China’s surging space program moved into second place in 2012 in terms of both orbital launches and payloads, passing the United States and inching closer to Russia.
China successfully launched 19 rockets last year, placing a total of 30 payloads into orbit, according to an annual report released by the FAA’s Office of Commercial Space Transportation (AST). Russia led all nations with 34 payloads on 24 launches, while the United States came in third with 28 payloads on 13 launches.
Russia continued to have quality control problems with its Proton rockets, with one Proton M suffering a failure and a second experiencing a partial failure. Twenty-two of Russia’s 24 domestic launches were conducted at the Baikonur Cosmodrome in Kazakhstan, with two Russian Special Forces missions launched from Plesetsk.
The U.S. total included two commercial launches by SpaceX with its Falcon 9 rocket, which sent Dragon freighters to the International Space Station. Although NASA paid for the flights, they are licensed by the FAA and categorized as being commercial launches.
United Launch Alliance (ULA) conducted 10 launches for U.S. government agencies, with six Atlas V launch vehicles and four Delta IV rockets. The company’s rockets launched nine payloads for the Department of Defense and one for NASA.
Orbital Sciences Corporation orbited the NuSTAR scientific satellite for NASA satellite using the Pegasus XL booster.
Europe was in fourth place overall with 25 payloads on 10 launch vehicles, including seven successful Ariane 5 flights. Europe’s total was boosted by two Russian Soyuz 2 rockets that were launched out of Kourou as well as the inaugural flight of the continent’s new Vega light launch vehicle. The two Soyuz launches are not counted as part of Russia’s totals.
Ukraine does not figure into the global launch totals, even though the nation built three Zenit boosters that successfully orbited communications satellites last year. These launches are listed as “Multinational” because the boosters are made for Sea Launch, a company that is 95 percent owned by Russia’s Energia company, and their launches licensed by the FAA because the ocean-going platform they use is based in the United States.
Japan launched two H-11 rockets with 10 payloads aboard last year, while India launched four payloads aboard two PSLV rockets. Relative newcomers Iran and North Korea had three and two launches, respectively.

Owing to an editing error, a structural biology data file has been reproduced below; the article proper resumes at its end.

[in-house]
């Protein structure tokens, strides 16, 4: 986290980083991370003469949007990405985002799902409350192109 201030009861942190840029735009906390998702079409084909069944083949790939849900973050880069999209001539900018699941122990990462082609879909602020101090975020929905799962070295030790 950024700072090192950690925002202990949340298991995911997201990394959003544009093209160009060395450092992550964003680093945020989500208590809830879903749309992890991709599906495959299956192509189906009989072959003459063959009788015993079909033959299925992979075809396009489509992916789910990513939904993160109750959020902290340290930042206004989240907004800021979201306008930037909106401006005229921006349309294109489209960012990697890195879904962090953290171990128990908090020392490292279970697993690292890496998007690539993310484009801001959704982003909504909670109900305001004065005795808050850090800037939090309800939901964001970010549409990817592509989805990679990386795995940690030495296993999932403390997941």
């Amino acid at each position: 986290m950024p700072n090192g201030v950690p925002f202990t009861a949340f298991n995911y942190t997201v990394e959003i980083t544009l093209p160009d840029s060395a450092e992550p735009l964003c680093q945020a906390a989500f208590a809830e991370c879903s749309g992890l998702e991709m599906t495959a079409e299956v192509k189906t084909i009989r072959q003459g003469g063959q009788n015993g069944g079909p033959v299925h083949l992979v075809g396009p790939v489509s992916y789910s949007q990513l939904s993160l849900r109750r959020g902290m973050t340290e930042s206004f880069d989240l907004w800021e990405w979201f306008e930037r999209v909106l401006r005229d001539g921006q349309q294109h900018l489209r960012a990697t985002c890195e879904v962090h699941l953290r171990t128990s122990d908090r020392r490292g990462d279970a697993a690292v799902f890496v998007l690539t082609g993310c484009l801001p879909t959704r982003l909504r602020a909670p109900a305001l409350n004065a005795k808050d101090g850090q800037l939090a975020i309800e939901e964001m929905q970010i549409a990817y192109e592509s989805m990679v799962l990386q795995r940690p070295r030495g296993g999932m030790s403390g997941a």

Soviet-era rockets and their descendants continue to dominate the international launch market, accounting for 29 of the 78 launches last year. There were 14 launches of variants of the venerable Soyuz booster, which first flew in 1963. Proton rockets were used for an additional 11 launches. The Zenit 3SL placed three satellites into orbit. And the Rockot launch vehicle, which flew once in 2012, is a converted Soviet ICBM.
Commercial launches and payloads continue to be dominated by Russia and Europe:
- Russia continues to lead the world in placing commercial payloads into space, with seven commercial launches and 10 payloads.
- Europe was in second place with six commercial launches that placed seven commercial payloads into space.
- Sea Launch lofted three commercial satellites into orbit with three launches.
- China and the United States were tied with two commercial launches apiece that each placed three payloads into orbit. Both commercial launches were performed by SpaceX with its Falcon 9 rocket.
Commercial launch revenues continued to be dominated by Europe, which earned $1.32 billion in 2012. Europe was followed by Russia with $595 million, Sea Launch with $300 million, the United States with $108 million, and China with $90 million. The U.S. commercial revenues were from SpaceX launches.
Non-commercial launches continue to dominate, making up 58 of the 78 missions last year. A total of 139 payloads were launched last year, with 27 commercial satellites and 112 non-commercial ones.
Forty-two communications satellites were launched, making up 30 percent of the total. Five crewed launches occurred in 2012, four to the International Space Station and the fifth to China’s Tiangong-1 orbital facility.